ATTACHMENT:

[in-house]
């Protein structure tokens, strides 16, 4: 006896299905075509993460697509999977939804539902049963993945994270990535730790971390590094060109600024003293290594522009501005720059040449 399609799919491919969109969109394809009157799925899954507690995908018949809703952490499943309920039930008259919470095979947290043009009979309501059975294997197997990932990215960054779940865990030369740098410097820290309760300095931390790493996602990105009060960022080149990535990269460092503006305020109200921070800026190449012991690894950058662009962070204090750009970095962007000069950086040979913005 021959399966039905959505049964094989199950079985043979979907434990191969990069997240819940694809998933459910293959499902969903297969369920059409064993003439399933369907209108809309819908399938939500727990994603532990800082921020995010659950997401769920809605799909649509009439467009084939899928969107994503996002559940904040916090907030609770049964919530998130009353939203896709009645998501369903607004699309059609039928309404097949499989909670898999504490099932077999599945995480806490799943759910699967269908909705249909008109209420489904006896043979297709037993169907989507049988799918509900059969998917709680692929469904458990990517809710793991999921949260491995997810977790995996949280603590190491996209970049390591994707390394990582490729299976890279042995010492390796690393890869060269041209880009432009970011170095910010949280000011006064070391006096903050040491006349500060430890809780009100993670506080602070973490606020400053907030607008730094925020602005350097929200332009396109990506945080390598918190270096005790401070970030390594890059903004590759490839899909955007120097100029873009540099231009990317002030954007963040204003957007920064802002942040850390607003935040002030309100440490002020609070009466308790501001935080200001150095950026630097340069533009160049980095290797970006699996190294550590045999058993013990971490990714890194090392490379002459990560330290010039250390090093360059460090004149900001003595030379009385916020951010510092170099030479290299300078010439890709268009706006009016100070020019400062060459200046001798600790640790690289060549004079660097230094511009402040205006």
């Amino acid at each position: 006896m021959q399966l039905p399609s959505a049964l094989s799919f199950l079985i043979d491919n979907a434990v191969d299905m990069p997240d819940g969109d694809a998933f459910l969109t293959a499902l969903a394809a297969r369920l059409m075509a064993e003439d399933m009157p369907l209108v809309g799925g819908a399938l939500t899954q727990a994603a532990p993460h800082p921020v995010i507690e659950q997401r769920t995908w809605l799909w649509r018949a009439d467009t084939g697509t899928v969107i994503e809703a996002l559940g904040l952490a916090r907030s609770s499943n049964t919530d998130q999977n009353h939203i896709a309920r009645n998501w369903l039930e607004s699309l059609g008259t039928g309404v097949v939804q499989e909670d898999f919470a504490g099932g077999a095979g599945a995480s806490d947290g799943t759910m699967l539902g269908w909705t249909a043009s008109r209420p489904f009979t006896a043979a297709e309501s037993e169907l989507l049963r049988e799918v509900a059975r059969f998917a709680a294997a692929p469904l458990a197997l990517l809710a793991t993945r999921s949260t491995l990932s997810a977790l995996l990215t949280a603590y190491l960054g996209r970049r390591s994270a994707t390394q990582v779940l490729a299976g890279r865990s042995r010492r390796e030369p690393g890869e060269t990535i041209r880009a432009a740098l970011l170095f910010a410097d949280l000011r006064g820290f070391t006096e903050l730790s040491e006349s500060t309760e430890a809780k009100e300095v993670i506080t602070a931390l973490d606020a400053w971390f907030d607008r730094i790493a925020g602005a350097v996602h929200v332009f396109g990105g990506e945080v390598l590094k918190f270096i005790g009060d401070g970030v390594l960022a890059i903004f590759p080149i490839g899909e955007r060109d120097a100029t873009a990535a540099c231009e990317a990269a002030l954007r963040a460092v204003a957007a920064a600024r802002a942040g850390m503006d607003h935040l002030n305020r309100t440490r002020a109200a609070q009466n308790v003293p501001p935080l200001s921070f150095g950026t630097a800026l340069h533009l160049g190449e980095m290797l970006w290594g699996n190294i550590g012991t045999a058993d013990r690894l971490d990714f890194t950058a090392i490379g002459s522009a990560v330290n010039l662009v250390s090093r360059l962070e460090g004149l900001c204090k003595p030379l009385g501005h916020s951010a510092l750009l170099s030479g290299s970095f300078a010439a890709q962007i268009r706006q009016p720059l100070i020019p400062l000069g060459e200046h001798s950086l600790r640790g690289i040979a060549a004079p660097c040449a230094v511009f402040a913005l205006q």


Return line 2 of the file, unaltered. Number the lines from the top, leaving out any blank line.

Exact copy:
């Protein structure tokens, strides 16, 4: 006896299905075509993460697509999977939804539902049963993945994270990535730790971390590094060109600024003293290594522009501005720059040449 399609799919491919969109969109394809009157799925899954507690995908018949809703952490499943309920039930008259919470095979947290043009009979309501059975294997197997990932990215960054779940865990030369740098410097820290309760300095931390790493996602990105009060960022080149990535990269460092503006305020109200921070800026190449012991690894950058662009962070204090750009970095962007000069950086040979913005 021959399966039905959505049964094989199950079985043979979907434990191969990069997240819940694809998933459910293959499902969903297969369920059409064993003439399933369907209108809309819908399938939500727990994603532990800082921020995010659950997401769920809605799909649509009439467009084939899928969107994503996002559940904040916090907030609770049964919530998130009353939203896709009645998501369903607004699309059609039928309404097949499989909670898999504490099932077999599945995480806490799943759910699967269908909705249909008109209420489904006896043979297709037993169907989507049988799918509900059969998917709680692929469904458990990517809710793991999921949260491995997810977790995996949280603590190491996209970049390591994707390394990582490729299976890279042995010492390796690393890869060269041209880009432009970011170095910010949280000011006064070391006096903050040491006349500060430890809780009100993670506080602070973490606020400053907030607008730094925020602005350097929200332009396109990506945080390598918190270096005790401070970030390594890059903004590759490839899909955007120097100029873009540099231009990317002030954007963040204003957007920064802002942040850390607003935040002030309100440490002020609070009466308790501001935080200001150095950026630097340069533009160049980095290797970006699996190294550590045999058993013990971490990714890194090392490379002459990560330290010039250390090093360059460090004149900001003595030379009385916020951010510092170099030479290299300078010439890709268009706006009016100070020019400062060459200046001798600790640790690289060549004079660097230094511009402040205006």